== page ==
Located in the Heart of California's Historic Mojave Desert on Piute Butte, the Antelope Valley Indian Museum stands against towering rock formations. The large boulders become a portion of its interior while timbers from Joshua trees cover supports for its roof. This folk art structure is listed on the National Register of Historic Places. Visitors will find the history of the Museum and the collections it houses both colorful and varied. Five rooms of exhibits are now open for viewing. A number of artifacts on display are rare or one-of-a-kind items.
History of H. Arden Edwards
Howard Arden Edwards, a self-taught artist, was fascinated with the scenery around the buttes in the Antelope Valley. He homesteaded 160 acres on rocky Piute Butte and in 1928. With his wife and teenage son, he began construction of what was to be a combination home and showcase for his extensive collection of American Indian culture. A unique structure evolved: a Swiss Chalet style building, decorated inside and out with American Indian designs and motifs, incorporating large granite boulders as an integral part of the building both inside and out. You actually climb upon these rocks as you go from picturesque Kachina Hall upstairs to California Hall. This unusual upper level was designed by Mr. Edwards and called his "Antelope Valley Indian Research Museum."
History of Grace Oliver
Grace Wilcox Oliver, a onetime student of anthropology, discovered Edwards' property while hiking in the desert. She felt it would be a perfect setting for a personal hideaway. She contacted the owner with an offer to buy the property. Successful in these negotiations, she modified some features of the main building, added her own collections, and expanded the physical facilities on the property. By this time she had decided to open the entire Chalet structure as The Antelope Valley Indian Museum. Grace operated the museum intermittently through the 1950s, 60s & 70s.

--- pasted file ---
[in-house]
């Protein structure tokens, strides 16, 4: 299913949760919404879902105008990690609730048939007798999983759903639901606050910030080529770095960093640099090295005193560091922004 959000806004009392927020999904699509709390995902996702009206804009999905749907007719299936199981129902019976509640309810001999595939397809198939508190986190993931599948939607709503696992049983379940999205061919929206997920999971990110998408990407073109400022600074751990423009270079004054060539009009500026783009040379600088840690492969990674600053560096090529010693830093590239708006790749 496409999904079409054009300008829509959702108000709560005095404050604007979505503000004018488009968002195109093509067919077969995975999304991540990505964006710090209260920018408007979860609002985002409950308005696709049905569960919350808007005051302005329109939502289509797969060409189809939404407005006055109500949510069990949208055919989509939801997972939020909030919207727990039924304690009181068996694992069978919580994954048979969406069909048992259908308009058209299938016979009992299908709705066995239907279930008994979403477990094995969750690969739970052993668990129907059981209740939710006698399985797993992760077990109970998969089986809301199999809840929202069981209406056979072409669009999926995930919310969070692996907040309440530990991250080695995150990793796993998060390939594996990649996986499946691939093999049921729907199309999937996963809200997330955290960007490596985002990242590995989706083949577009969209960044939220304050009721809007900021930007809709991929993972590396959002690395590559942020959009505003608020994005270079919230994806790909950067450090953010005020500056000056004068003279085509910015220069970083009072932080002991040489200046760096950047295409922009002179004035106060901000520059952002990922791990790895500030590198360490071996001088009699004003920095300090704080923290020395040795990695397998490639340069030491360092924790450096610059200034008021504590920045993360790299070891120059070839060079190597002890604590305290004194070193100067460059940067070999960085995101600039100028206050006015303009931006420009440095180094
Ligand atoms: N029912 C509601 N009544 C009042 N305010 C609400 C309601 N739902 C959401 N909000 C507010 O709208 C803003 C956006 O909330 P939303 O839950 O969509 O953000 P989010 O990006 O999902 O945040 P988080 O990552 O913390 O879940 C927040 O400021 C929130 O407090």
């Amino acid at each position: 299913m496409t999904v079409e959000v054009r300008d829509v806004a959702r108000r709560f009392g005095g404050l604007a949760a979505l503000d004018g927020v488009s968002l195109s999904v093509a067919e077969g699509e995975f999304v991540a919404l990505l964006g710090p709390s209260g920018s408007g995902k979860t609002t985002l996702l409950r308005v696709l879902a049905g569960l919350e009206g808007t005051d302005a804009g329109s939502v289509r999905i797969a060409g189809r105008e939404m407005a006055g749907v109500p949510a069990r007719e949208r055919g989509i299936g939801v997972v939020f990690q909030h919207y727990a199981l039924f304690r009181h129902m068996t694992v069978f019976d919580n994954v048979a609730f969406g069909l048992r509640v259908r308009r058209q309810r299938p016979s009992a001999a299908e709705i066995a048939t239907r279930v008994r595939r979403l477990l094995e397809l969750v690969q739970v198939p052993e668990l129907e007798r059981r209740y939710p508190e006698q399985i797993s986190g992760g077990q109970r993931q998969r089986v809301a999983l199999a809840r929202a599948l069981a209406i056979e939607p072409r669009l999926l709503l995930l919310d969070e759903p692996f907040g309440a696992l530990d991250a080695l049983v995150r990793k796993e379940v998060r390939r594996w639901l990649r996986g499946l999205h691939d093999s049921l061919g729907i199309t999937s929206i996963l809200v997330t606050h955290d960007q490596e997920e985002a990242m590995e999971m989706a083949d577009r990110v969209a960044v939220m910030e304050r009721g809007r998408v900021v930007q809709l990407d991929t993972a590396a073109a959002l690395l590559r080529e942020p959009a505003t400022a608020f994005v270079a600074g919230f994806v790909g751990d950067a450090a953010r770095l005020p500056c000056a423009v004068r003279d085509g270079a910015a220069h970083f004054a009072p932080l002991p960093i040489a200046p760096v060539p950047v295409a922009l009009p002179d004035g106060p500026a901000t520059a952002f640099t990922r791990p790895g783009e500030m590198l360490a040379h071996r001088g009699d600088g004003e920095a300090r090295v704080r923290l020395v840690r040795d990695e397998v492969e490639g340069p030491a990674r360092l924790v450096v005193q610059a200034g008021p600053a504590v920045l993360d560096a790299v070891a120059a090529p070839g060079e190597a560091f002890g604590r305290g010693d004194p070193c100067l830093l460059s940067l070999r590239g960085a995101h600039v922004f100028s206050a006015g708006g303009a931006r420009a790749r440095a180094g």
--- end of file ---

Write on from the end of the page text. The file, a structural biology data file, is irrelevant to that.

Becoming a State Park
Local support for the acquisition of the property by the State of California led to its sale by Oliver to the State Parks in 1979, donating both her and Edwards collection of artifacts. In the 1980's, the museum became a unit of the California State Parks. It has been designated as a Regional Indian Museums, emphasizing American Indian cultures of the Great Basin. The museum features and interprets the Southwestern, California and Great Basin Indian culture regions. They were linked to one another by a mojor trade and interaction route through the Antelope Valley over millennia.